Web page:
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Eli Lilly (LLY)

Eli Lilly research labs
Susan Montgomery/Shutterstock

While the sale of COVID antibodies helped pharma giant Eli Lilly generate a projected $28 billion in sales last year, the company is also making what appears to be excellent progress with its treatment for type 2 diabetes and its experimental Alzheimer’s drug, donanemab.

In June, the Food and Drug Administration designated donanemab a “breakthrough therapy” based on preliminary clinical evidence. That means the FDA will expedite the drug’s review, and a decision is expected in the second half of 2022.

“This one works,” Cramer says.

The World Health Organization estimates that more than 55 million people currently suffer from Alzheimer’s. A workable treatment for the disease would be revolutionary.

Yet a bet on Eli Lilly is by no means a speculative play based on unapproved drugs. The company’s stock is up more than 250% in the last five years — that would have been a very lucrative pickup, especially if you invested for free.

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AbbVie (ABBV)

AbbVie logo with pills

This U.S. biopharmaceutical company has been soaring in the last few months. Since Oct. 27, the company’s stock price has increased almost 25%.

Like Eli Lilly, AbbVie is having success with one of its key drugs, an arthritis treatment known as Rinvoq. The FDA recently approved Rinvoq for use in adults, a development Cramer feels could help AbbVie exceed earning expectations in 2023 and increase investor demand this year.

“We think the stock goes higher in 2022,” he told the CNBC Investing Club in December.

AbbVie’s Q3 earnings report was an exciting one. With net revenue topping $14.3 billion, the company announced it would increase its 2022 quarterly dividend by 8.5% to $1.41 per share.

AbbVie makes for an intriguing defensive play in uncertain times. Health care and pharma are commonly considered both inflation- and recession-proof.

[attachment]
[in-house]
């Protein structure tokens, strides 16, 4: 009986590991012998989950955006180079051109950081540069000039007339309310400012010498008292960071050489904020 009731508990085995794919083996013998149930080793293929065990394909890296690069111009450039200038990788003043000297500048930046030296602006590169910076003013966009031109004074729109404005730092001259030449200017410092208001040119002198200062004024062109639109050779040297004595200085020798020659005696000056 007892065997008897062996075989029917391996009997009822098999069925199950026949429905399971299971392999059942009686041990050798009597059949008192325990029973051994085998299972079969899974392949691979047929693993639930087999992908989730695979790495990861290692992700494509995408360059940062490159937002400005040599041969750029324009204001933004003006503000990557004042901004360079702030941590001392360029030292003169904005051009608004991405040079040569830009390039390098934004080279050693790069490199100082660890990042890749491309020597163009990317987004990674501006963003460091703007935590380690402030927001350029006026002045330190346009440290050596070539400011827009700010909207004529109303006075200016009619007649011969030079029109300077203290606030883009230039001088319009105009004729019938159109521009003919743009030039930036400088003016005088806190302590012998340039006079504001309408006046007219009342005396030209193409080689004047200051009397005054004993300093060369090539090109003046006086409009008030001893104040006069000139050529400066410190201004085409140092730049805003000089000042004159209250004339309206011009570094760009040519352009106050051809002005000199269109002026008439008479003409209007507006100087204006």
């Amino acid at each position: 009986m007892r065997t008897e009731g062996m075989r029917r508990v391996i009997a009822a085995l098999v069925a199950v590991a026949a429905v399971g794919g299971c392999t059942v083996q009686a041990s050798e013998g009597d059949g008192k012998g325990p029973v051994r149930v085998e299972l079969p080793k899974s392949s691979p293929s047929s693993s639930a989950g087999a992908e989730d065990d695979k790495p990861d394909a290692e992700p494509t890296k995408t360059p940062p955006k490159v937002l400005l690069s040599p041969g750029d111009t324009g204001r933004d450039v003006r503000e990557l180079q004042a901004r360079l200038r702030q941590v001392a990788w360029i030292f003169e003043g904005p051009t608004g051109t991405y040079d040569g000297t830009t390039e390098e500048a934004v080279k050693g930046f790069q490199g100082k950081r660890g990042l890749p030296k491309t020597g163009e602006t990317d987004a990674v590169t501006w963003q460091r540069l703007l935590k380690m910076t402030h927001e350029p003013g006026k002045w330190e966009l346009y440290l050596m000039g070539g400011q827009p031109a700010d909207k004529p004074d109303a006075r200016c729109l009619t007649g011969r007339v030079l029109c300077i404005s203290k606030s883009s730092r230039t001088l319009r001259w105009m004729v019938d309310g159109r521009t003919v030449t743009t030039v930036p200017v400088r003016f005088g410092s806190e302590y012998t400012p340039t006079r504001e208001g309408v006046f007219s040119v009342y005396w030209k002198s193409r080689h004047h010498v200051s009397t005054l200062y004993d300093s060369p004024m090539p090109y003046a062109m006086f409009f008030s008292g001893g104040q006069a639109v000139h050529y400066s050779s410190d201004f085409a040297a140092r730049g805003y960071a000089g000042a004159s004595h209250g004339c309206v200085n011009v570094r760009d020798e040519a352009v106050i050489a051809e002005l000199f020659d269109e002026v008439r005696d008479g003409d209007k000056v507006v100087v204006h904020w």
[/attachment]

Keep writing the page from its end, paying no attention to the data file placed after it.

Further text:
The Walt Disney Company (DIS)

Disney World gate
Jerome LABOUYRIE / Shutterstock

Disney shares have fallen more than 10% in the last six months, following weak earnings reports and renewed fears around COVID-19 affecting theme park attendance.

The company brought in over $18.5 billion in revenue in the fourth quarter of 2021, but diluted earnings still only worked out to $0.09 per share.

Disney’s parks remain one-of-a-kind experiences known for giving visitors lifelong memories, so some of Disney’s struggles may disappear alongside the pandemic.

In the meantime, Disney’s foray into streaming should continue bolstering its bottom line. Just two years of Disney+ has already netted the company 179 million subscribers.

“When you have an iconic franchise like Disney and you can buy it 50 points below where it’s been, I say you start buying some,” Cramer said in December.

That said, if you'd rather not gamble on individual stocks amid today's uncertainty, you can always create a diversified portfolio of blue-chip stocks just by using your "spare change."

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An exciting tangible asset

Andy Warhol gallery
a katz/Shutterstock

Cramer is putting his faith in companies that “do tangible things,” but if you want to put your money in something truly tangible, consider investing in real assets to diversify your portfolio.

One type of real asset that is becoming increasingly popular with investors is fine art, which has outperformed the S&P 500 almost every year since 1995.

Contemporary artwork has bested the index by a commanding 174% over the past 25 years, the Citi Global Art Market chart shows, while remaining independent from broad stock market trends.

Investing in art used to be a hobby for the rich, but new platforms are making it easier and more accessible than ever for the average investor.

You can now purchase shares in modern masterpieces by iconic artists like Monet, Warhol and even Banksy without having to spend millions of dollars.

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